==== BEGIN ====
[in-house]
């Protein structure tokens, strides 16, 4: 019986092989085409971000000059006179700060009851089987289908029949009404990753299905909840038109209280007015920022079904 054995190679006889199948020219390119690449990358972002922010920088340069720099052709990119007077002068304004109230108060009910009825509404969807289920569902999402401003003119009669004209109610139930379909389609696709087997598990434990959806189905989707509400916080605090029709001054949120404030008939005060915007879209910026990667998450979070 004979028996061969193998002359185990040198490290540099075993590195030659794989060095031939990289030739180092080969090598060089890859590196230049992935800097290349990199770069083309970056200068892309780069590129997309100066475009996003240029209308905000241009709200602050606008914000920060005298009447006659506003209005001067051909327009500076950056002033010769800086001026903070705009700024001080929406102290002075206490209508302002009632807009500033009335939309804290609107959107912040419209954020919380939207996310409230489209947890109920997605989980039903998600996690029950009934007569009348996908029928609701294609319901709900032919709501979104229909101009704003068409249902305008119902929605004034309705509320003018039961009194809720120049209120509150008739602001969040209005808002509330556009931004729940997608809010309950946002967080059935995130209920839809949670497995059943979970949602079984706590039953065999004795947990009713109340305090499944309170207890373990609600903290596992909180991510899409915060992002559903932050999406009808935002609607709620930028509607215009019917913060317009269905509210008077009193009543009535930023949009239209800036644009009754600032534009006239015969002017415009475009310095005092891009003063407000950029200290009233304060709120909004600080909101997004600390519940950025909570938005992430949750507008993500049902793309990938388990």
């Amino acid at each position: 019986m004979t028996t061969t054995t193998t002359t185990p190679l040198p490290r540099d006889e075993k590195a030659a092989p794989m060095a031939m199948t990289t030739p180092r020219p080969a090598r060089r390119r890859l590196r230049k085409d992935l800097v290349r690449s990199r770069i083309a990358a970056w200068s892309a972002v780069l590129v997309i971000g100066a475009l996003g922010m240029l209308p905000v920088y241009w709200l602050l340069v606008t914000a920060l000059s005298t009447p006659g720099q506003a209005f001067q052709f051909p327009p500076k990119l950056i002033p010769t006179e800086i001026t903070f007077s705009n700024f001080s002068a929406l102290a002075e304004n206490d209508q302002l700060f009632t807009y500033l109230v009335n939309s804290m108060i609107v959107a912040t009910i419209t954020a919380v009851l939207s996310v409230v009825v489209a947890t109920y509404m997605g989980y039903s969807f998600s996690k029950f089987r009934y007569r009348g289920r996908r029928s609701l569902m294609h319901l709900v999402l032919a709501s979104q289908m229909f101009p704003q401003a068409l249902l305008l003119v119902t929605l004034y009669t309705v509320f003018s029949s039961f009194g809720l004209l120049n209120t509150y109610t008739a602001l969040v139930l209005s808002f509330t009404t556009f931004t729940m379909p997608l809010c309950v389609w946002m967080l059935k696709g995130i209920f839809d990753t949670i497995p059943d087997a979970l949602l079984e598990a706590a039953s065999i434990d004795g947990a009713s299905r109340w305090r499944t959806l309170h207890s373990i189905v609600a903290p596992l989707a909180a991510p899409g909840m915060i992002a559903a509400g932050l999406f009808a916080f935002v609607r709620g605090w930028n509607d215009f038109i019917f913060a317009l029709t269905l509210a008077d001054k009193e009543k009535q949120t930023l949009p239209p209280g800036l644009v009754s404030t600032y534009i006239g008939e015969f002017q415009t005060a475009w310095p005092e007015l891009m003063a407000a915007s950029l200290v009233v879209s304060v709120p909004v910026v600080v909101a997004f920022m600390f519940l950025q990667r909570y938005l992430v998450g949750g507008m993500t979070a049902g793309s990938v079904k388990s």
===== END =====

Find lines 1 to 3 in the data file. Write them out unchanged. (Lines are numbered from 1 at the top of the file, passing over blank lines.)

[in-house]
């Protein structure tokens, strides 16, 4: 019986092989085409971000000059006179700060009851089987289908029949009404990753299905909840038109209280007015920022079904 054995190679006889199948020219390119690449990358972002922010920088340069720099052709990119007077002068304004109230108060009910009825509404969807289920569902999402401003003119009669004209109610139930379909389609696709087997598990434990959806189905989707509400916080605090029709001054949120404030008939005060915007879209910026990667998450979070 004979028996061969193998002359185990040198490290540099075993590195030659794989060095031939990289030739180092080969090598060089890859590196230049992935800097290349990199770069083309970056200068892309780069590129997309100066475009996003240029209308905000241009709200602050606008914000920060005298009447006659506003209005001067051909327009500076950056002033010769800086001026903070705009700024001080929406102290002075206490209508302002009632807009500033009335939309804290609107959107912040419209954020919380939207996310409230489209947890109920997605989980039903998600996690029950009934007569009348996908029928609701294609319901709900032919709501979104229909101009704003068409249902305008119902929605004034309705509320003018039961009194809720120049209120509150008739602001969040209005808002509330556009931004729940997608809010309950946002967080059935995130209920839809949670497995059943979970949602079984706590039953065999004795947990009713109340305090499944309170207890373990609600903290596992909180991510899409915060992002559903932050999406009808935002609607709620930028509607215009019917913060317009269905509210008077009193009543009535930023949009239209800036644009009754600032534009006239015969002017415009475009310095005092891009003063407000950029200290009233304060709120909004600080909101997004600390519940950025909570938005992430949750507008993500049902793309990938388990």
């Amino acid at each position: 019986m004979t028996t061969t054995t193998t002359t185990p190679l040198p490290r540099d006889e075993k590195a030659a092989p794989m060095a031939m199948t990289t030739p180092r020219p080969a090598r060089r390119r890859l590196r230049k085409d992935l800097v290349r690449s990199r770069i083309a990358a970056w200068s892309a972002v780069l590129v997309i971000g100066a475009l996003g922010m240029l209308p905000v920088y241009w709200l602050l340069v606008t914000a920060l000059s005298t009447p006659g720099q506003a209005f001067q052709f051909p327009p500076k990119l950056i002033p010769t006179e800086i001026t903070f007077s705009n700024f001080s002068a929406l102290a002075e304004n206490d209508q302002l700060f009632t807009y500033l109230v009335n939309s804290m108060i609107v959107a912040t009910i419209t954020a919380v009851l939207s996310v409230v009825v489209a947890t109920y509404m997605g989980y039903s969807f998600s996690k029950f089987r009934y007569r009348g289920r996908r029928s609701l569902m294609h319901l709900v999402l032919a709501s979104q289908m229909f101009p704003q401003a068409l249902l305008l003119v119902t929605l004034y009669t309705v509320f003018s029949s039961f009194g809720l004209l120049n209120t509150y109610t008739a602001l969040v139930l209005s808002f509330t009404t556009f931004t729940m379909p997608l809010c309950v389609w946002m967080l059935k696709g995130i209920f839809d990753t949670i497995p059943d087997a979970l949602l079984e598990a706590a039953s065999i434990d004795g947990a009713s299905r109340w305090r499944t959806l309170h207890s373990i189905v609600a903290p596992l989707a909180a991510p899409g909840m915060i992002a559903a509400g932050l999406f009808a916080f935002v609607r709620g605090w930028n509607d215009f038109i019917f913060a317009l029709t269905l509210a008077d001054k009193e009543k009535q949120t930023l949009p239209p209280g800036l644009v009754s404030t600032y534009i006239g008939e015969f002017q415009t005060a475009w310095p005092e007015l891009m003063a407000a915007s950029l200290v009233v879209s304060v709120p909004v910026v600080v909101a997004f920022m600390f519940l950025q990667r909570y938005l992430v998450g949750g507008m993500t979070a049902g793309s990938v079904k388990s």